Complex networks provide an excellent framework for studying the function of the human brain activity. Yet estimating functional networks from measured signals is not trivial, especially if the data is non-stationary and noisy as it is often the case with physiological recordings. In this article we propose a method that uses the local rank structure of the data to define functional links in terms of identical rank structures. The method yields temporal sequences of networks which permits to trace the evolution of the functional connectivity during the time course of the observation. We demonstrate the potentials of this approach with model data as well as with experimental data from an electrophysiological study on language processing.
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    Similarity estimators for irregular and age-uncertain time series
    (München : European Geopyhsical Union, 2014) Rehfeld, K.; Kurths, J.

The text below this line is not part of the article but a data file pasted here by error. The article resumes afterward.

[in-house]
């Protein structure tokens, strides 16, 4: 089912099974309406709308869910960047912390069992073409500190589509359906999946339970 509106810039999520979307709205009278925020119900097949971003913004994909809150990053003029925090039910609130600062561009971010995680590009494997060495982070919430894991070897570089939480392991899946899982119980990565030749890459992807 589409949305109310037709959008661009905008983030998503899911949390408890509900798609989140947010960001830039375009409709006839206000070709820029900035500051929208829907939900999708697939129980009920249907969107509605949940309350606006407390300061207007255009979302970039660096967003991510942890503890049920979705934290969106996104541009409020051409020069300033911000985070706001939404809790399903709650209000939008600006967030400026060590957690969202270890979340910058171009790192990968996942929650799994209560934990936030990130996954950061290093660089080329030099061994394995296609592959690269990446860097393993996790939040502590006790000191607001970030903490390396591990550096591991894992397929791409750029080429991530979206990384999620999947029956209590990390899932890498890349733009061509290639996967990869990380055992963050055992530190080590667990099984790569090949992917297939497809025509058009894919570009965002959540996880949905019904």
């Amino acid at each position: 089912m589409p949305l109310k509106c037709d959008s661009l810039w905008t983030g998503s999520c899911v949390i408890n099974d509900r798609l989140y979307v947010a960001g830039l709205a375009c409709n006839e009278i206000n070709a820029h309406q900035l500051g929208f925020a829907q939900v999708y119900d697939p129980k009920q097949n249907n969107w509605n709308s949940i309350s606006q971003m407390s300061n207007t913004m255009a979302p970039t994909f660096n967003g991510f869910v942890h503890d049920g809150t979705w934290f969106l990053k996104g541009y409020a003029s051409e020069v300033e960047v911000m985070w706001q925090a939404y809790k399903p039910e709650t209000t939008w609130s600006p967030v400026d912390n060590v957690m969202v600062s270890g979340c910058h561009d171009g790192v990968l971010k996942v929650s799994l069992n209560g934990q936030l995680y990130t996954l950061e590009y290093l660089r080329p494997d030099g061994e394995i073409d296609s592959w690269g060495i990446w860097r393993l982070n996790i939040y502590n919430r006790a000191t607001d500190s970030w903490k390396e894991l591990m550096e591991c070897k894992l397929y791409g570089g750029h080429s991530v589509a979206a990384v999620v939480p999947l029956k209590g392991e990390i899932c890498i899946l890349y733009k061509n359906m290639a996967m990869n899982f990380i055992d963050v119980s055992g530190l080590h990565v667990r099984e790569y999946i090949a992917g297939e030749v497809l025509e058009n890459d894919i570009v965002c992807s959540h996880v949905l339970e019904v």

Paleoclimate time series are often irregularly sampled and age uncertain, which is an important technical challenge to overcome for successful reconstruction of past climate variability and dynamics. Visual comparison and interpolation-based linear correlation approaches have been used to infer dependencies from such proxy time series. While the first is subjective, not measurable and not suitable for the comparison of many data sets at a time, the latter introduces interpolation bias, and both face difficulties if the underlying dependencies are nonlinear. In this paper we investigate similarity estimators that could be suitable for the quantitative investigation of dependencies in irregular and age-uncertain time series. We compare the Gaussian-kernel-based cross-correlation (gXCF, Rehfeld et al., 2011) and mutual information (gMI, Rehfeld et al., 2013) against their interpolation-based counterparts and the new event synchronization function (ESF). We test the efficiency of the methods in estimating coupling strength and coupling lag numerically, using ensembles of synthetic stalagmites with short, autocorrelated, linear and nonlinearly coupled proxy time series, and in the application to real stalagmite time series. In the linear test case, coupling strength increases are identified consistently for all estimators, while in the nonlinear test case the correlation-based approaches fail. The lag at which the time series are coupled is identified correctly as the maximum of the similarity functions in around 60–55% (in the linear case) to 53–42% (for the nonlinear processes) of the cases when the dating of the synthetic stalagmite is perfectly precise. If the age uncertainty increases beyond 5% of the time series length, however, the true coupling lag is not identified more often than the others for which the similarity function was estimated. Age uncertainty contributes up to half of the uncertainty in the similarity estimation process. Time series irregularity contributes less, particularly for the adapted Gaussian-kernel-based estimators and the event synchronization function. The introduced link strength concept summarizes the hypothesis test results and balances the individual strengths of the estimators: while gXCF is particularly suitable for short and irregular time series, gMI and the ESF can identify nonlinear dependencies. ESF could, in particular, be suitable to study extreme event dynamics in paleoclimate records. Programs to analyze paleoclimatic time series for significant dependencies are included in a freely available software toolbox.